We won a gong at the Yorkshire Post Excellence in Business Awards this year! Dawn O’Keefe, our Managing Director, led us to a win in the Turnaround category. Dawn and part of the team (Bally, Emily, April, and Abi) accepted the award on Thursday the 1st of November at a gala in the York Train Museum (pictured below).
We’re grateful to all our customers, who believed in a better way to meet, office, cater, and conference. You are helping us make a huge positive impact on the lives of women ex-offenders, local children, and area entrepreneurs. Thank you.
But, I can hear y’all saying; “So what happened?” “A turnaround?” “We never knew!”
We’ve made our work about positive impact and have avoided dwelling on the massive obstacles we’ve faced and overcome. And under the leadership of Dawn O’Keefe, we’ve conquered a lot in the last couple of years. If you’re curious, and who wouldn’t be, here’s the story as I told it to the Yorkshire Post…
Shine: Our (Turnaround) Story
The consultant sitting across the table was trying to impose his will. At least that’s how the facts of the situation sounded like to me. We had survived opening our property based social business the very week Lehman Brothers collapsed in 2008. We had opened and operated against all odds up to this point. The challenging location, the social impact focus, and the economy all combined to make things much more difficult than they should have been. Why couldn’t he see that just a little more time is all we needed?
While we were growing, the uneven nature of our sales made it difficult to predict the future. The consultants had predicted the future and decided it was all over for us. They were recommending a creditors voluntary arrangement (CVA). I thought it was an escape hatch from the madness of monthly meetings with the banks and the stress of ensuring sales kept rising. I thought it was a way forward, saving the business we started only five years earlier. Only later did I realise they probably saw it as a softer crash landing for our business.
I signed the papers that day. I succumbed to the pressure of consultants and our banks. We entered a CVA in 2013.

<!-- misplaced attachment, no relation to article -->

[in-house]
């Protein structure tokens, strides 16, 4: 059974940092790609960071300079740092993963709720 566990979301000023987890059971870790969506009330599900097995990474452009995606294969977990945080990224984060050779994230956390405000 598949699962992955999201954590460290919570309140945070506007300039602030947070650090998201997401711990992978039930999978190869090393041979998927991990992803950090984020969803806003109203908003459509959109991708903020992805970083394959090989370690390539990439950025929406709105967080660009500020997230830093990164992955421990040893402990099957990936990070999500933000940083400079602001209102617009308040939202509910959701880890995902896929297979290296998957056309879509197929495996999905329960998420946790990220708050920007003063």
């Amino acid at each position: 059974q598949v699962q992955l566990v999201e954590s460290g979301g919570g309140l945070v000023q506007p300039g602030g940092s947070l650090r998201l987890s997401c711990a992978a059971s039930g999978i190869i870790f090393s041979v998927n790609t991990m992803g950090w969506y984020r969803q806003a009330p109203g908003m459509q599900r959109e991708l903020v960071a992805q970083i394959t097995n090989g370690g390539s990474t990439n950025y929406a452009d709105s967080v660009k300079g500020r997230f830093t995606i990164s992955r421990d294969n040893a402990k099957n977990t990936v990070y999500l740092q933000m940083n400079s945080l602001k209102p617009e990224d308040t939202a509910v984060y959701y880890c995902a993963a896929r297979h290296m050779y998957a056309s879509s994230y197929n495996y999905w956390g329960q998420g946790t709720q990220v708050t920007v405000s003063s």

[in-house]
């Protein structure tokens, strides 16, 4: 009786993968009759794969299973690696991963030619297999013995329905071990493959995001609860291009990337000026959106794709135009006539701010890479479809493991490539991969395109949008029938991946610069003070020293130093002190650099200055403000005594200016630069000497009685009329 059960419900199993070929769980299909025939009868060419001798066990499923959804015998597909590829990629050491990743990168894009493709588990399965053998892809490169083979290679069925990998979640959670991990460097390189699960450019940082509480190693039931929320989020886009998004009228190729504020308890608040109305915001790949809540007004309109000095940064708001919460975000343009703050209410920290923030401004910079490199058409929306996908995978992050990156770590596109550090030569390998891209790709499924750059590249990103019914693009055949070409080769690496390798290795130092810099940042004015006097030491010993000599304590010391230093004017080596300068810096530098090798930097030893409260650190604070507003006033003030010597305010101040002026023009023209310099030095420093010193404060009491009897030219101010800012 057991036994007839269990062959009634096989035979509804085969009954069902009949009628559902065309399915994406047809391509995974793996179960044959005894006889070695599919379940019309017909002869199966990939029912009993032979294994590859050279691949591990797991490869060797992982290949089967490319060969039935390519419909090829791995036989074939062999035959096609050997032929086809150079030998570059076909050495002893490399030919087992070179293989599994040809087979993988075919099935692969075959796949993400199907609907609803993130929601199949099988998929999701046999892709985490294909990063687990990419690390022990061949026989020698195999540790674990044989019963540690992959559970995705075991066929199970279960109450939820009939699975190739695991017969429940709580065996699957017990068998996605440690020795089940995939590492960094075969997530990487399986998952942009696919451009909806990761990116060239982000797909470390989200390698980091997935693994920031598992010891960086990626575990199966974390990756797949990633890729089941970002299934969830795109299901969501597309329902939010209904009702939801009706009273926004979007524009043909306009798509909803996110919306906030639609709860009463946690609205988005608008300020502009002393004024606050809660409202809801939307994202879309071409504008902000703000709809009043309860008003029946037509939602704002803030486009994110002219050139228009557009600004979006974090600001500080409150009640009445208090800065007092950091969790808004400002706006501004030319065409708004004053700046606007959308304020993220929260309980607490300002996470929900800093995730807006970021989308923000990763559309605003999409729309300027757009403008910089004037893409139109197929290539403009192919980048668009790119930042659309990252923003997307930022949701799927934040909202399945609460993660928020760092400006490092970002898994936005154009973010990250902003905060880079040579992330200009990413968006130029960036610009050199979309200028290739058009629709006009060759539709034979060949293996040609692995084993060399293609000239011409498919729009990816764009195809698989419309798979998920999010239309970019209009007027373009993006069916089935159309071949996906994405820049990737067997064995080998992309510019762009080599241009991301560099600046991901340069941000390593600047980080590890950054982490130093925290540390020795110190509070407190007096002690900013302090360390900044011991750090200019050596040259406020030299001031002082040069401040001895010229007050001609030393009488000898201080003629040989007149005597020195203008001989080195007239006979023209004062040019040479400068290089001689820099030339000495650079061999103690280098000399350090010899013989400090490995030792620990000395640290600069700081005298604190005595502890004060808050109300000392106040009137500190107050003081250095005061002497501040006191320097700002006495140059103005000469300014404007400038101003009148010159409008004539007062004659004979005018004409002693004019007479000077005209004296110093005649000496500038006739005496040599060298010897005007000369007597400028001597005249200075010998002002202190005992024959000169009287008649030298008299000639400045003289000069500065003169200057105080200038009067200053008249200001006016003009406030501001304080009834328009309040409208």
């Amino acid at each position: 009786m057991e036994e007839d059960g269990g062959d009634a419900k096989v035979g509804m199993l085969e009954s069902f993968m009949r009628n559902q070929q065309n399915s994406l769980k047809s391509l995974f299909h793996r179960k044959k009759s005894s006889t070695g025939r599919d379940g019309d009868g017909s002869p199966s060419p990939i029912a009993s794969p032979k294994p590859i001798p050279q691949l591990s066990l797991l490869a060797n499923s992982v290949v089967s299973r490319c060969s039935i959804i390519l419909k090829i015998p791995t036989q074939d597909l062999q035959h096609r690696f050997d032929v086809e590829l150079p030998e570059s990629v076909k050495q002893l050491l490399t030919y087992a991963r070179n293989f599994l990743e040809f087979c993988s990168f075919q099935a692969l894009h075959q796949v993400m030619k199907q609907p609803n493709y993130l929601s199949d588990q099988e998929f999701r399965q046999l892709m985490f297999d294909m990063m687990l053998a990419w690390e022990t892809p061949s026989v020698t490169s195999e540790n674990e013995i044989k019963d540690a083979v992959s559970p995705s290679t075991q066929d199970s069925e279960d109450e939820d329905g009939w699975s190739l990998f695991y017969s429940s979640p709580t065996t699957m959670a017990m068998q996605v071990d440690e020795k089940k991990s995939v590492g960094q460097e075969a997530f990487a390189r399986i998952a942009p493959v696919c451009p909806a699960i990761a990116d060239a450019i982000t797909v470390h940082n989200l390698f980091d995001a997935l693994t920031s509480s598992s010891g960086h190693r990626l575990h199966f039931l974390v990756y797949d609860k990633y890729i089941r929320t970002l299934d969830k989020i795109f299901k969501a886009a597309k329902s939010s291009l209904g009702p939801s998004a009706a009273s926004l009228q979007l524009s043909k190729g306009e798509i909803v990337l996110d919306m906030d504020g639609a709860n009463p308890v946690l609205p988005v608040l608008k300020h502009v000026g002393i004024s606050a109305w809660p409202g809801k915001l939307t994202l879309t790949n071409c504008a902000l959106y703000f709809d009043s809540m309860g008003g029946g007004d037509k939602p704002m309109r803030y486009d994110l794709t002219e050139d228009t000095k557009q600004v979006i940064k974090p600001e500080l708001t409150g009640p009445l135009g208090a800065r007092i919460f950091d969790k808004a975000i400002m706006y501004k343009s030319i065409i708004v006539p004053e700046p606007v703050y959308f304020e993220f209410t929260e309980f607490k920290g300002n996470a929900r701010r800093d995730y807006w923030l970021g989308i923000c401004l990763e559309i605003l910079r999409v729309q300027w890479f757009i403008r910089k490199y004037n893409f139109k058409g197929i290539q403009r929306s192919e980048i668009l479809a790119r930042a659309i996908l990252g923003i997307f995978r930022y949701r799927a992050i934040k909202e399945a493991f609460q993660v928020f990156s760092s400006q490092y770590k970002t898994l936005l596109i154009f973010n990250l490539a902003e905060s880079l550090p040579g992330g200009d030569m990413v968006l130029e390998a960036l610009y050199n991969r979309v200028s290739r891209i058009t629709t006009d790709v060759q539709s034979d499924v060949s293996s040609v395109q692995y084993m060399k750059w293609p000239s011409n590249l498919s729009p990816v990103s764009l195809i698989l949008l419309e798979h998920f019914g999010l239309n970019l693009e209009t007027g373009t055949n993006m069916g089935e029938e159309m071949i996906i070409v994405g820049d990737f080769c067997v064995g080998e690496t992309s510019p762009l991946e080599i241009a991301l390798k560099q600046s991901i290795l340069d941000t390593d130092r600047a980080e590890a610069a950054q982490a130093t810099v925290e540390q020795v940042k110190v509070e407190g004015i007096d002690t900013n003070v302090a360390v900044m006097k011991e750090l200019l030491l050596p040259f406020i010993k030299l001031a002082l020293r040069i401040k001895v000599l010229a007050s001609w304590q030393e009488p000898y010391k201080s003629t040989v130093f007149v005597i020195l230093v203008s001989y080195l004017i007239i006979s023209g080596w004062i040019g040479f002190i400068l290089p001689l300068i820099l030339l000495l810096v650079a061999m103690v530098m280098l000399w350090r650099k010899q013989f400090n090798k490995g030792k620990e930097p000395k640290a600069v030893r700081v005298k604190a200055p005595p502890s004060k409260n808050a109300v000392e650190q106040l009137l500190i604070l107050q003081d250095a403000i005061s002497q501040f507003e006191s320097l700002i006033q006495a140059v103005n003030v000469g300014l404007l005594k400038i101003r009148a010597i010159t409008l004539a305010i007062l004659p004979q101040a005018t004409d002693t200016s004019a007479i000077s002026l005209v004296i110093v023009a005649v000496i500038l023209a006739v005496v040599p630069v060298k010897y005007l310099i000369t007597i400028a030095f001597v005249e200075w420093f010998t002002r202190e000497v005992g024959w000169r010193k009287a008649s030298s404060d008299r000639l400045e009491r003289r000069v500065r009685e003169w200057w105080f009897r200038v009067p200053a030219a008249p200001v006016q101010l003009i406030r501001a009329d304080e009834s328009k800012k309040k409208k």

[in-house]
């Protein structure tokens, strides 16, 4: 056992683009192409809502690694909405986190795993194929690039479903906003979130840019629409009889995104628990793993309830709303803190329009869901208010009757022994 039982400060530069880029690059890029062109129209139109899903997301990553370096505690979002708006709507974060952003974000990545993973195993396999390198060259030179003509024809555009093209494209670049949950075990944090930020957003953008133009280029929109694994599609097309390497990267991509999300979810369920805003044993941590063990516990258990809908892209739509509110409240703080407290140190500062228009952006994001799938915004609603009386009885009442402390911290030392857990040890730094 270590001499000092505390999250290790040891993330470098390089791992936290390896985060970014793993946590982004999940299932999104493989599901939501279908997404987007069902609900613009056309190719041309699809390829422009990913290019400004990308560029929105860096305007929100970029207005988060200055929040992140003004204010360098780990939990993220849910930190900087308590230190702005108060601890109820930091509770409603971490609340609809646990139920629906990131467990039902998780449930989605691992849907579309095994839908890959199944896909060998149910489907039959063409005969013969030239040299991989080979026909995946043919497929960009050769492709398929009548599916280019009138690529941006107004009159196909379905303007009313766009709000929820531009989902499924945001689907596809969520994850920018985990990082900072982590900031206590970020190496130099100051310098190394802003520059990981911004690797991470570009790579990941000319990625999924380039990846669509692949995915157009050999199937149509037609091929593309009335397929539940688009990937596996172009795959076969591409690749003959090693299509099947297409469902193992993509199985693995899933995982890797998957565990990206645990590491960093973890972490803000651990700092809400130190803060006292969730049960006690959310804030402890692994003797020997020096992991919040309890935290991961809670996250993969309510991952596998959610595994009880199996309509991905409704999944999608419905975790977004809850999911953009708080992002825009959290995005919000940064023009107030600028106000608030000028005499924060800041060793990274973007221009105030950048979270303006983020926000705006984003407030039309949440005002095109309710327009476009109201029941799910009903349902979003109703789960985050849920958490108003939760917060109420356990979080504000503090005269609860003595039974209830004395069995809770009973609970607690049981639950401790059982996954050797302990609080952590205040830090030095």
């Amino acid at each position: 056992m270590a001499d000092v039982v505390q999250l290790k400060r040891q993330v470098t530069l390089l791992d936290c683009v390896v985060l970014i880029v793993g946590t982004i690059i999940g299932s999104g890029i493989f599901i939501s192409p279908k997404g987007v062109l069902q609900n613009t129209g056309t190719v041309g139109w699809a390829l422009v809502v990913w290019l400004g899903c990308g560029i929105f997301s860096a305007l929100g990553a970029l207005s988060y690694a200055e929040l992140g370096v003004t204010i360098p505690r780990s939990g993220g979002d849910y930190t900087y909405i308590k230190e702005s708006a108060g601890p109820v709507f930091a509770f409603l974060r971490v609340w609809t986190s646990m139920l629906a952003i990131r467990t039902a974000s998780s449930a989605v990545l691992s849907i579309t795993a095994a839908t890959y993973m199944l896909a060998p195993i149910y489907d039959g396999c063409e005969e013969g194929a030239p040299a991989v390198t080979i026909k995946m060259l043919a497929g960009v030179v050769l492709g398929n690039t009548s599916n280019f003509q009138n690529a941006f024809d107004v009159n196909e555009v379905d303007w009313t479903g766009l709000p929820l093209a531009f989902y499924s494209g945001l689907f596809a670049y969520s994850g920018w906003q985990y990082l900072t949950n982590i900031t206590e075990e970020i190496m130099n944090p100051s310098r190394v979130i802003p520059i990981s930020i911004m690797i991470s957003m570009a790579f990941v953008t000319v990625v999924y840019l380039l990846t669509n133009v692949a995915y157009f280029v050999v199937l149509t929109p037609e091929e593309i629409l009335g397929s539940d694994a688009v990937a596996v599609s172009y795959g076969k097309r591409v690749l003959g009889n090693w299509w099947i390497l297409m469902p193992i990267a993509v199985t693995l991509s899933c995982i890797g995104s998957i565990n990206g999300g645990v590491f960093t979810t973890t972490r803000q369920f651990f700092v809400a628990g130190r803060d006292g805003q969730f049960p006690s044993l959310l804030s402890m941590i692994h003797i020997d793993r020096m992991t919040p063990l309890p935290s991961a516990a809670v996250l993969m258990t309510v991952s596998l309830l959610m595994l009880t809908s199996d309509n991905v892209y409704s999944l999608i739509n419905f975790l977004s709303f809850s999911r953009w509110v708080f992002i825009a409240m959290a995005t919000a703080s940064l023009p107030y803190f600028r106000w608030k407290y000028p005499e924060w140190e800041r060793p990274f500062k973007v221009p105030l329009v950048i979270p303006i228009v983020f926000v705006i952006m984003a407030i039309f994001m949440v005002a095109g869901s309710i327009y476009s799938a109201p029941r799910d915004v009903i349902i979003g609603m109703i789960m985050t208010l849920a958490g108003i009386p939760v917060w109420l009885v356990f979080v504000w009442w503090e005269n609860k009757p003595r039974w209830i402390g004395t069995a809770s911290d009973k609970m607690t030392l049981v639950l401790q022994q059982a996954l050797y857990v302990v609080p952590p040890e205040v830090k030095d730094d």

It was a funny position in which to find ourselves. We had beat the odds to raise the finance and funding to launch our business. Our experiment with a social impact business was still attracting international attention and our client list included notable companies across the UK, with some globally recognisable. Yet, we were short on cash and payroll was a mountain we couldn’t summit. I wondered if we could beat the odds again, knowing only 5% of businesses entering a CVA make it to the other side.
In a CVA, with virtually no cash, and our dream going down the drain. How did we get here?
I suppose it was death by a thousand cuts. The economic turndown prompted one of our banks to deplete our working capital at the start. A poor hiring decision early on cost us tens of thousands, and we kept over promising to our creditors — breaking their confidence in us. And the backdrop for all these mistakes was the big experiment we were conducting.
Was it possible to integrate social impact within a commercial business?
Experiment wouldn’t be our word, but this was certainly the view of our stakeholders. It made each day a war with battles being fought on several fronts. I had become fatigued by the need to continuously convince customers and stakeholders it wasn’t an experiment.